Fahmida brings over a decade of IT security news reporting along with ten years of network administration and software development to Decipher. Every security story has a human face, and her goal is to bring those stories to light. As the senior managing editor of Decipher, she will focus on ways security can impact how people live, work, and play. She enjoys working on stories that speak to those outside the security industry, highlighting the intersection of security and other technology areas. Over the years, she has seen enough to make her overzealous about her personal threat-model, but she doesn’t hold it against anyone for having a more relaxed worldview.
We forget that the Internet is pretty fragile and when something breaks, there is collateral damage. DNS hijacking and BGP leaks are two of the problems we haven't fixed yet, and there aren't any easy solutions.
Every supplier and third party vendor has different behaviors, abilities and knowledge. Developing a personality profile for each supplier can help organizations decide how much effort they need to spend managing that relationship as part of an effective infosec and privacy assurance program.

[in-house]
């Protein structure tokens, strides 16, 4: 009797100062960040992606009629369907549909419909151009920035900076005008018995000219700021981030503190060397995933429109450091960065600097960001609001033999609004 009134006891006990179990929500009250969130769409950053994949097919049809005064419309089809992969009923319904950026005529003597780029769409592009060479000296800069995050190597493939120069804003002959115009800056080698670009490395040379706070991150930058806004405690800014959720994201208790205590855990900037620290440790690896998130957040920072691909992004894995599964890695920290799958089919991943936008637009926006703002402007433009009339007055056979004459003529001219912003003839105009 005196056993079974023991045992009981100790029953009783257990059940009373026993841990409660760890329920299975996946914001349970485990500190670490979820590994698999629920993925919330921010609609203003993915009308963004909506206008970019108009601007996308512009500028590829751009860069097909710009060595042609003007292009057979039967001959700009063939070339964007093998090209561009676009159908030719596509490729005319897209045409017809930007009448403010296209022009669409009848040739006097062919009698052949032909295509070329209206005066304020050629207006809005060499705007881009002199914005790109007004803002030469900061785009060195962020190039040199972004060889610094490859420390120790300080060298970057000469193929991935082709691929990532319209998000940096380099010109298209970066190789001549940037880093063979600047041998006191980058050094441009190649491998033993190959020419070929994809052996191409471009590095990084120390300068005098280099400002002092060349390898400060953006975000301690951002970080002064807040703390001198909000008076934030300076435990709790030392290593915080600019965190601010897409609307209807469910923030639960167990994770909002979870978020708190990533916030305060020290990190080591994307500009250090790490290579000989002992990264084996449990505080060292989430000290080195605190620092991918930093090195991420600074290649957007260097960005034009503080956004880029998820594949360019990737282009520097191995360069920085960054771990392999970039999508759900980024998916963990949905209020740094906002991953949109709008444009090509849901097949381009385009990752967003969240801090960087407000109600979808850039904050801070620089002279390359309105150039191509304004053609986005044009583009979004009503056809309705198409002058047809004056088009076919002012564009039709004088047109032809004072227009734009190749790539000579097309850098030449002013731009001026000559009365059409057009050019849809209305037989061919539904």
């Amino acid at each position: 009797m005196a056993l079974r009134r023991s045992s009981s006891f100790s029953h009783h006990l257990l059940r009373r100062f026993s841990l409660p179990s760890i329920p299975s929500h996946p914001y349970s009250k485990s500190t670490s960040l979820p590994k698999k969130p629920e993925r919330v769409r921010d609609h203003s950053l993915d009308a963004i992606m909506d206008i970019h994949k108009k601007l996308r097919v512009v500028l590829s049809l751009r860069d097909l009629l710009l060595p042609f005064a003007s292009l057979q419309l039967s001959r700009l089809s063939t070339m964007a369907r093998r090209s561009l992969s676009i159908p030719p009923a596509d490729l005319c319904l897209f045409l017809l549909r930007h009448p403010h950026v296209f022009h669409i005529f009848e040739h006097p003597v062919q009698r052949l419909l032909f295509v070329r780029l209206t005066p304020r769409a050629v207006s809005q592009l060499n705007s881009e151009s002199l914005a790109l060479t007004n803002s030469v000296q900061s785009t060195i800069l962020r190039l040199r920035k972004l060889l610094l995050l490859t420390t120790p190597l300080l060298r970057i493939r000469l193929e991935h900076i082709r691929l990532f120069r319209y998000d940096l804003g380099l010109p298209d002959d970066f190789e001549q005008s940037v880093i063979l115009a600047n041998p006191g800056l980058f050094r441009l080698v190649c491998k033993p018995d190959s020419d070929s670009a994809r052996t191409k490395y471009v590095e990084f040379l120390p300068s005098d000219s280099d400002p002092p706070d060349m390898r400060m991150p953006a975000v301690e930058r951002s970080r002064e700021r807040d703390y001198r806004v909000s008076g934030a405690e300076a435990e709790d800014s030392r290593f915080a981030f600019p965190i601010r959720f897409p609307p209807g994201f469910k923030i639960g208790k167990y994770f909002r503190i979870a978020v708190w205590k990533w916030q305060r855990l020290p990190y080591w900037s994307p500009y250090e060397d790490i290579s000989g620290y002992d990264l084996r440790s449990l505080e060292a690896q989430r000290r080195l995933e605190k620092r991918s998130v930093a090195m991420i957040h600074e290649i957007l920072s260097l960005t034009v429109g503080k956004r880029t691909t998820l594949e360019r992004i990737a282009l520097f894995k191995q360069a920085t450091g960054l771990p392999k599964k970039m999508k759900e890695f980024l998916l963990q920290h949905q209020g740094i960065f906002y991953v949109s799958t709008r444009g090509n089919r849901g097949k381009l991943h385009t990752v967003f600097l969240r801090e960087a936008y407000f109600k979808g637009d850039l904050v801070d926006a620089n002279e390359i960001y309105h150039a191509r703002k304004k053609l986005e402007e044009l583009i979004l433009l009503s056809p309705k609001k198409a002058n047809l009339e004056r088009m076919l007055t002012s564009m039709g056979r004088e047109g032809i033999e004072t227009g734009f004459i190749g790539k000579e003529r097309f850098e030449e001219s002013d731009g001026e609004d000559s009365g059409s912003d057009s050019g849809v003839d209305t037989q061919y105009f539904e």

In this illustrated Hacker History video, security researcher Dan Kaminsky goes back to 2008 and describes how he found the vulnerability in DNS and almost broke the Internet. Unfortunately, DNS still needs to be fixed.
Everyone has their own story about who they are and what they do. LinkedIn CISO Cory Scott describes how to use people's personal narratives to put together security teams that have a diverse set of skills, problem-solving, and experiences.
Just because a vulnerability exists doesn’t automatically mean it will get exploited. It turns out the popularity of the software matters, but so does where the vulnerability information is published.